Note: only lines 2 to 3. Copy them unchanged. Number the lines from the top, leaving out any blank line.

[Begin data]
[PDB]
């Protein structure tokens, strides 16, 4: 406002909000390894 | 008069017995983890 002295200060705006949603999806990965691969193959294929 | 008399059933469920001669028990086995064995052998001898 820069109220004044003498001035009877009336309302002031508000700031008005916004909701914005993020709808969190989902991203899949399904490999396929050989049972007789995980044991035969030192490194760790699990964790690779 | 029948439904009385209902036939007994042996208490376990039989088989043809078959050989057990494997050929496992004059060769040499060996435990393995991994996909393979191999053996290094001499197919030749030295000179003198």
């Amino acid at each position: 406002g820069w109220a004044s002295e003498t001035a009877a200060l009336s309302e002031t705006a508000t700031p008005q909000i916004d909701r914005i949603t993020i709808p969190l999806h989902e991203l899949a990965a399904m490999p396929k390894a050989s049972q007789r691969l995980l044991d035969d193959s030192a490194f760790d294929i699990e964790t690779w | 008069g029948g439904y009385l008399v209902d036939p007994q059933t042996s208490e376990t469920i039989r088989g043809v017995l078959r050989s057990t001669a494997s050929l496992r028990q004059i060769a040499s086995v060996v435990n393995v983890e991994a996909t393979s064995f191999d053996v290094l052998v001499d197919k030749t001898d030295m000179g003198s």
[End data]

């Protein structure tokens, strides 16, 4: 406002909000390894 | 008069017995983890 002295200060705006949603999806990965691969193959294929 | 008399059933469920001669028990086995064995052998001898 820069109220004044003498001035009877009336309302002031508000700031008005916004909701914005993020709808969190989902991203899949399904490999396929050989049972007789995980044991035969030192490194760790699990964790690779 | 029948439904009385209902036939007994042996208490376990039989088989043809078959050989057990494997050929496992004059060769040499060996435990393995991994996909393979191999053996290094001499197919030749030295000179003198």
């Amino acid at each position: 406002g820069w109220a004044s002295e003498t001035a009877a200060l009336s309302e002031t705006a508000t700031p008005q909000i916004d909701r914005i949603t993020i709808p969190l999806h989902e991203l899949a990965a399904m490999p396929k390894a050989s049972q007789r691969l995980l044991d035969d193959s030192a490194f760790d294929i699990e964790t690779w | 008069g029948g439904y009385l008399v209902d036939p007994q059933t042996s208490e376990t469920i039989r088989g043809v017995l078959r050989s057990t001669a494997s050929l496992r028990q004059i060769a040499s086995v060996v435990n393995v983890e991994a996909t393979s064995f191999d053996v290094l052998v001499d197919k030749t001898d030295m000179g003198s």